Bebotok with minced veal
Parcels of spicy minced meat wrapped in cabbage leaves; bebotok. Beb uses for this bebotok green, savoy- or white cabbage. I use white cabbage and pointed cabbage. Pointed cabbage is slightly tender. My mother likes that and she comes over for lunch ;-).
I use about a tablespoon of filling for each package. Half a kilo is enough for at least 20 parcels. It takes about 60 minutes to prepare. Then another 20 minutes to steam. It depends on the size of your steamer how fast it goes. I use a rattan steamer. I can steam only 5 at a time but that’s okay. I just love my rattan steamer. It looks so delicious. ;-).
Bebotok of minced veal #193 translated from Beb Vuyk Groot Indonesisch Kookboek from 1973, page 183.
1/2 kg of minced veal
1 green, white or savoy cabbage
1/6 block santen (coconut cream)
2 tablespoons of oil
3 tablespoons of chopped onions
2 chopped cloves of garlic
4 teaspoons of coriander
2 teaspoons of cumin
a pinch of Kaempferia galanga (kencur)
some lemon juice
Rub onions, garlic, coriander, cumin, Kaempferia galanga, salt and pepper together finely and fry in the oil until almost dry. Mix them well with the meat.
Peel a green savoy or white cabbage and cut the thick veins off until it evens out with the rest of the leaf. Cook the leaves in plenty of salted water for 5 to 6 minutes. Drain them and add 1 to 2 tablespoons of the meat mixture on a leaf depending on the size of the leaf. Grind some santen over it. Fold them and secure if necessary with a tooth pick. Steam the bebotok for about 20 minutes.
If I see a recipe by Beb that says ‘add a pinch Kaempferia galanga, I always want to make it immediately. I simply adore Kaempferia galanga or kencur. It gives that particular smell and taste that I know from grandma (and the Asian shop ;-).
I ask my (Muslim) butcher to mince a pound of veal for me. That is no problem at all. I cannot buy minced veal meat at my supermarket. I also see a lovely white cabbage with neat round leaves. It probably works well with Beb’s bebotok. I grind onions and garlic in the cobek and add the spices. What a wonderful combination it is: coriander, cumin and kencur (Kaempferia galanga). I’m not stingy with salt (I add 2 teaspoons) because it must bring a pound of meat to taste. I add at least 2 teaspoons of ground pepper too.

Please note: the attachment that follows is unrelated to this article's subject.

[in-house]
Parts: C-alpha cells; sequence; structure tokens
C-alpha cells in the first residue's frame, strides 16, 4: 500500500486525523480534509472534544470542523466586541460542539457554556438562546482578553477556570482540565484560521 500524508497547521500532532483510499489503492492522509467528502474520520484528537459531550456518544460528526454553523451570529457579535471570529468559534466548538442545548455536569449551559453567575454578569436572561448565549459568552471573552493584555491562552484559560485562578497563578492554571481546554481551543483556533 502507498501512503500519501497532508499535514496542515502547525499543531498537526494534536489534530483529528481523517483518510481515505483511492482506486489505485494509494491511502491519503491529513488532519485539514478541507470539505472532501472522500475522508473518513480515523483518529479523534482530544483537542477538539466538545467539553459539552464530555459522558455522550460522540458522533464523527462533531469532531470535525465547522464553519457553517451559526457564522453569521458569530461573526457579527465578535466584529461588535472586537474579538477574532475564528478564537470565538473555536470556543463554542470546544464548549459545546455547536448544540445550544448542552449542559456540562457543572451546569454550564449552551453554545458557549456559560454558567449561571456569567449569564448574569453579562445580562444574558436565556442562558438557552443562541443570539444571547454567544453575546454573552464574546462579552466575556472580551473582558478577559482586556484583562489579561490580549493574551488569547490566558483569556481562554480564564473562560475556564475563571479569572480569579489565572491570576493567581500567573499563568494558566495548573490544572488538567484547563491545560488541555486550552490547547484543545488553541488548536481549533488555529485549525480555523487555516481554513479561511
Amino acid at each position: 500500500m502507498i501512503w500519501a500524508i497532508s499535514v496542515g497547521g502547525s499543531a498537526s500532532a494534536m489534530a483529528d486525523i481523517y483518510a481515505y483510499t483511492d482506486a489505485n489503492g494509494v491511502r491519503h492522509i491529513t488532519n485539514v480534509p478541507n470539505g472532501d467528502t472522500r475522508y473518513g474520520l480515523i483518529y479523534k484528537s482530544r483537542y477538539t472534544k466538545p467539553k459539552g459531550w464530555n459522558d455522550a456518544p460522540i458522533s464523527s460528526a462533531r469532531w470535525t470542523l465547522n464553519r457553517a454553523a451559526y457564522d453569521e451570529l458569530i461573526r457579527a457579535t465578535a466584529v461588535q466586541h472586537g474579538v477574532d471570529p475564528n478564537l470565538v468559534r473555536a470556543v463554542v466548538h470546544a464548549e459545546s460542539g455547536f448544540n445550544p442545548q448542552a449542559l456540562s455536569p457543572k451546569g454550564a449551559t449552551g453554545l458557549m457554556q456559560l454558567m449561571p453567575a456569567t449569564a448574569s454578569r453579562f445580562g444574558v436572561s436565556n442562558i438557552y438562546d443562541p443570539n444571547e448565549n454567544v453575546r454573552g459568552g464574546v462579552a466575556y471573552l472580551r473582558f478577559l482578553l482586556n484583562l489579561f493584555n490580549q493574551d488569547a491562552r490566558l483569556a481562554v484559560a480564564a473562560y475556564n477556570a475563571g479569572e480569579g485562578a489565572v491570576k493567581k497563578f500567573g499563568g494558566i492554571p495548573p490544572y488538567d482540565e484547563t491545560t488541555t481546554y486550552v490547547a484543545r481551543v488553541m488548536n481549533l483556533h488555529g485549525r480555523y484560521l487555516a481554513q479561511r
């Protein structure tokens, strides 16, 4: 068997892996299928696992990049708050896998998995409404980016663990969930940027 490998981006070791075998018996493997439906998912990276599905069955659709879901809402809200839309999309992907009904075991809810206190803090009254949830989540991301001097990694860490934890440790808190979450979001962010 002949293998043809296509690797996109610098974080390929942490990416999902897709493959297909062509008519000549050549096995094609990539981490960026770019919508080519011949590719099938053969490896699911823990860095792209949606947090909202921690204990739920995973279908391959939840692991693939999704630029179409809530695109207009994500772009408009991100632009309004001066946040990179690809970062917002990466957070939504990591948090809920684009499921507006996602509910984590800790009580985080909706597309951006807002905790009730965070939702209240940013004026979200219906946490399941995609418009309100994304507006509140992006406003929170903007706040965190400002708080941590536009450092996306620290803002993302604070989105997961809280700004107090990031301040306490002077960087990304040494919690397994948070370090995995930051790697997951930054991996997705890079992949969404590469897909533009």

I rub the paste until pretty smooth. Now it’s ready to fry in the pan.The bebotok should not be too wet because all the lovelyness will run out of the parcels. I think that is why Beb says the paste should be fried dry. That’s fine with me because it smells so good ;-). I fry the paste for about 1o minutes on low heat. It should of course not burn so I keep stirring.
Now I add the paste with the minced meat. Be carefull because you add warm spices with raw meat. You cannot keep the meat for a long time. If you want to make the bebotok a day in advance the fried spices must be completely cold before it goes through your raw meat.
Beb does not say when the lemon goes into the dish, but I add it by now. I squeeze a quarter lemon into the minced meat mixture and mix it in well.
You may think it is not enough spices for this amount of minced meat, but it is fine. It is the right proportion. It will taste great.
So now start with the cabbage leaves. The white cabbage is a lot stronger than the pointed cabbage. Nice to give both a try. I cut the thick vein at the bottom off until it evens out with the rest of the leaf as Beb describes.
Pointed cabbage leaves have a solid vein in the middle. I cut it off otherwise it will be too difficult to fold.
I cook the cabbage leaves 5 minutes and the cabbage leaves for 3 minutes. I use my wok (wok), but ofcourse you can use any pan.
I put a spoon full of minced meat in the middle of the leaf, sprinkle some santen over it and fold the bebotok the same way every time. They will all look the same way.
I fold the sheet tightly and close it with a tooth pick. I also use kitchen string for other parcels just to experiment and it looks nice too.
The cabbage is slightly larger and more tender. I have to fold it differently than the white cabbage.
Now they are ready to be steamed. I think my steamer basket looks great. You can make a pile out of these baskets so you can steam them all at once. I only have two so it takes a while longer.
I steam my bebotok for 20 minutes. Then they are done and ready to eat. The cabbage leaves stay firm and keep the shape well.
I think this bebotok is very tasty. It is a crunchy snack with fragrant meat inside. The santen makes it creamy and sweet. I hag great fun making these. You can make a lot of extra and reheat the next day in the steamer for 3 minutes. It could be an appetizer or snack too ;-). Selamat makan.
Beb Vuyk, best known for her Groot Indonesisch Kookboek (Great Indonesian Cook Book), was much more than a great cook. She belongs to the most important Dutch-Indonesian (Indo) writers and journalists of her time. Check this out.